This does need to be done after the coupling rods have been formed, of which we will see in the next posting. However, the chassis is also designed with a keeper plate to accommodate all of the cosmetic springing to the model and the ashpan sides. This is secured with a series of 12BA screws to enable it to be removed to allow the wheels/axles to be dropped out. A great boon as the model is built and painted.
To make the assembly of this element easier (in fact in this case a lot easier!) I have created a jig that holds the two layers of the laminate in exactly the right position. The jig is chunky enough to avoid distortion as it is folded up and it locates the parts perfectly. In this particular case, the soldering needs to be done with care as there are folds to make after the jig is cut away and it is important not to fill this with solder before hand.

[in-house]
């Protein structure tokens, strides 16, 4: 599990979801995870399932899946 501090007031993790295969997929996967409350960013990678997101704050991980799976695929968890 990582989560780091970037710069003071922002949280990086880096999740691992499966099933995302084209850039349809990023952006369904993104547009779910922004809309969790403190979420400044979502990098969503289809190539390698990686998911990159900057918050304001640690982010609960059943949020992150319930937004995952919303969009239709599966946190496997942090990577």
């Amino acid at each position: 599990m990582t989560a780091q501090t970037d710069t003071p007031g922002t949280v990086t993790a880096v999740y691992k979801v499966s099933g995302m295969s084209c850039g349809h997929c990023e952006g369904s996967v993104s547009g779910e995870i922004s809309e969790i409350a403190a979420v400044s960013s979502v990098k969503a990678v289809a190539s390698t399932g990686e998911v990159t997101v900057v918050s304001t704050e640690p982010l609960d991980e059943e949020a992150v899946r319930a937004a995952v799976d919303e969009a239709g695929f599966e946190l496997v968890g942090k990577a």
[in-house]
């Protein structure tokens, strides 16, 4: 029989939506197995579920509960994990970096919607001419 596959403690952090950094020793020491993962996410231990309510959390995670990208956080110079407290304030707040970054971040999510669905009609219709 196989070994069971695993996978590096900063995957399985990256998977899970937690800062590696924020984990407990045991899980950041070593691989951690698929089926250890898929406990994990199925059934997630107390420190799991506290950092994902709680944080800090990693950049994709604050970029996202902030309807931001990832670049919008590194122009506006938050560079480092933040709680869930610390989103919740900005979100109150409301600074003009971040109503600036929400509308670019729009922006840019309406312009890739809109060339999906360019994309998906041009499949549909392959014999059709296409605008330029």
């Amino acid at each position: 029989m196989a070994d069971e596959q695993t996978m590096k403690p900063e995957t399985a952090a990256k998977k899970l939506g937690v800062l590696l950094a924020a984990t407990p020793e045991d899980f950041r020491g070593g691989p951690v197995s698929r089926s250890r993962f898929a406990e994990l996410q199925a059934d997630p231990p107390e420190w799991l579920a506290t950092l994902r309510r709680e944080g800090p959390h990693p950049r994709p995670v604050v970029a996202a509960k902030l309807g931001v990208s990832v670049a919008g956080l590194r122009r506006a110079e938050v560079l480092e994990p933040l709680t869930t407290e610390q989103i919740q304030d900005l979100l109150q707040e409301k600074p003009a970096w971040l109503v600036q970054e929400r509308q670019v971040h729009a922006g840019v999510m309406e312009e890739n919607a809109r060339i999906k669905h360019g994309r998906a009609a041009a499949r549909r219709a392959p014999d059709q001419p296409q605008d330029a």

And this is what the keeper plate looks like – it is pretty delicate until it is mounted but fine thereafter.
And the two components assembled look like this. The beginnings of the cylinders are also visible, this is a slide in module that can be removed for assembly and painting (although the scrap tanks were painted fairly simply, so this is not really relevant on this model).